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Discussion Starter · #1 ·
Recently purchased a vintage GE fridge from an auction with plans on restoring it.

Got it home, and looking through the wiring, it was extremely old. Any movement of the wire and the insulation just dropped off. I could run my fingers down it and strip the insulation off. Wish i could do that on the job :eek: :eek:!!

Anyways, im trying to get this thing back up and running before i start the full restore.

Inside it has- Spring switch that turns on a light when door opens. A thermostat for the freezer section, and a thermostat for what i believe goes to the actual fridge or might be just to the butter dish holder :blink:?

Those wires trailed down to what i believe is a relay? To control the condenser. Here is a photo of it below. (Dismiss the newer wires, thats from when i was going to try hooking it straight up to power and see if it works.)

From that photo you can see the wires that come straight from the condenser. The bottom of it you will see a screw not being used and labeled as #4.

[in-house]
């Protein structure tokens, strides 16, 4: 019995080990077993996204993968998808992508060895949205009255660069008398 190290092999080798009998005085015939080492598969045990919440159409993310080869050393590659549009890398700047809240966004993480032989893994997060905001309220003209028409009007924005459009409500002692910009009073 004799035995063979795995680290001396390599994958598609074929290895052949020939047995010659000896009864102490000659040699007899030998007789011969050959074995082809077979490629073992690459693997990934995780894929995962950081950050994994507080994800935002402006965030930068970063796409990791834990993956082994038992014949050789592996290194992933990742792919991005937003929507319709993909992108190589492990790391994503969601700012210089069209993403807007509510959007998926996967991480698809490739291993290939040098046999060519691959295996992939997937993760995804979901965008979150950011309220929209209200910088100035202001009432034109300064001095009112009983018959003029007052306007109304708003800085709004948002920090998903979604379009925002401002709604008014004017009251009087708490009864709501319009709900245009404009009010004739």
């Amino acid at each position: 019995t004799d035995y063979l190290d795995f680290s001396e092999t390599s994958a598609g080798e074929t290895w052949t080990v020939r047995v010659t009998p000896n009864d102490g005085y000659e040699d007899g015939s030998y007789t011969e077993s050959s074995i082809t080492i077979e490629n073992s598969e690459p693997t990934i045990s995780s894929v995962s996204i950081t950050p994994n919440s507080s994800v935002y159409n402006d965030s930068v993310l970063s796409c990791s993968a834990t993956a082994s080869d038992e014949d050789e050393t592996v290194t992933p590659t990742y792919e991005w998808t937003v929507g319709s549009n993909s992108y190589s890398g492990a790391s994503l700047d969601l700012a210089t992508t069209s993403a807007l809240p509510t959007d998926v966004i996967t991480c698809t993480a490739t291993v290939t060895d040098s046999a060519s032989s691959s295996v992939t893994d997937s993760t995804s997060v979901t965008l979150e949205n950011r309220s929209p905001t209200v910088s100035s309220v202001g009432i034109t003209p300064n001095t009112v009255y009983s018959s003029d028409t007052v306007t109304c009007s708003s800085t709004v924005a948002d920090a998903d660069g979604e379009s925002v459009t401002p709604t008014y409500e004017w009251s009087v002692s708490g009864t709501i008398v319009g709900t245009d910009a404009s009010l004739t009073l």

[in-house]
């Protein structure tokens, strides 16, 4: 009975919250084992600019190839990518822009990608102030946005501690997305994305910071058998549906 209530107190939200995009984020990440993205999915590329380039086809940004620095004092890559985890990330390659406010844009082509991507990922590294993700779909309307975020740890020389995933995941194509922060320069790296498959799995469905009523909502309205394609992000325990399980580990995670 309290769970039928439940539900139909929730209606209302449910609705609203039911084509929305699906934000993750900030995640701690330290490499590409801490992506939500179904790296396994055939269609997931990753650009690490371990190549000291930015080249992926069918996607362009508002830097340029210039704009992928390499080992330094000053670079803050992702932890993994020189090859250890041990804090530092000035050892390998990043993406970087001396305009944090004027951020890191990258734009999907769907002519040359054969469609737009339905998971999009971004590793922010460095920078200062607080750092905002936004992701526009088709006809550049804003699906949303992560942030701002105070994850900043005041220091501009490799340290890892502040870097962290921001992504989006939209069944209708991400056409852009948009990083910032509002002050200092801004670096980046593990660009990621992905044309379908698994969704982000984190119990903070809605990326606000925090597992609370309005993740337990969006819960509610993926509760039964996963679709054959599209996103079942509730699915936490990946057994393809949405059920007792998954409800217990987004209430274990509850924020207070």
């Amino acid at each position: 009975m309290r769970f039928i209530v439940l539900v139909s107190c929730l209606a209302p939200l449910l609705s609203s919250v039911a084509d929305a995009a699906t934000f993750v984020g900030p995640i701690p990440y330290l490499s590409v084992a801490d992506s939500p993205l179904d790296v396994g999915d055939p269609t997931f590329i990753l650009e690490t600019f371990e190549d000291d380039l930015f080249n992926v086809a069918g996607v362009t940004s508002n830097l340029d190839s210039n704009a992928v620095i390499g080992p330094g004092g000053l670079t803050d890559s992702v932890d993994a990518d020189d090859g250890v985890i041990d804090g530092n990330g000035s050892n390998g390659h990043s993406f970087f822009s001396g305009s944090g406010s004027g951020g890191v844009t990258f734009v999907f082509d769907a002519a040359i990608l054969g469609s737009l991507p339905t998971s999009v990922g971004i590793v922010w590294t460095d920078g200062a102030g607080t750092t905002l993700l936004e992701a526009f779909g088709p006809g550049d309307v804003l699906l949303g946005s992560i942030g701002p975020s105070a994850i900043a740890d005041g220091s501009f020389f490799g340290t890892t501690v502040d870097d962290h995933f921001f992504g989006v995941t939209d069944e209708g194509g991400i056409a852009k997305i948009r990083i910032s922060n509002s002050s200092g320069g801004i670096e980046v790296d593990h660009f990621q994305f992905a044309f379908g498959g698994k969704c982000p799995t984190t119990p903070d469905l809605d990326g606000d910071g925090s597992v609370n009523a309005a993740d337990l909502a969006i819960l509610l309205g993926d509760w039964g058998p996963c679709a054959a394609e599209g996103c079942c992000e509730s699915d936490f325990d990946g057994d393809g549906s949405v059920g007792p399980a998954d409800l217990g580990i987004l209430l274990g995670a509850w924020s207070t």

Wondering if anyone has messed with these old fridges. Know of where i can find a schematic for it? Not positive where to land wires, and don't really want to fry it. Having a hard time finding anything on the fridge at all really. No nameplates with motor info or anything on it that i'm seeing.

Any help is appreciated. Heres a photo of the actual fridge as well.
 

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animal lover /rat bastard
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the really vintage one's use blocks of ice. get one of those and throw that junk in the trash.
 
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Discussion Starter · #6 ·
That black box is what's called a hot wire relay.It unhooks the start winding to the compressor.Refrigerators are not that complicated why don't you just draw your own diagram?
Draw my own diagram, as in to show whats wired up in it? All that stuff i have wired already. It's basically that relay that im not sure on. Wires were previously dissconnected and don't know exactly where they go.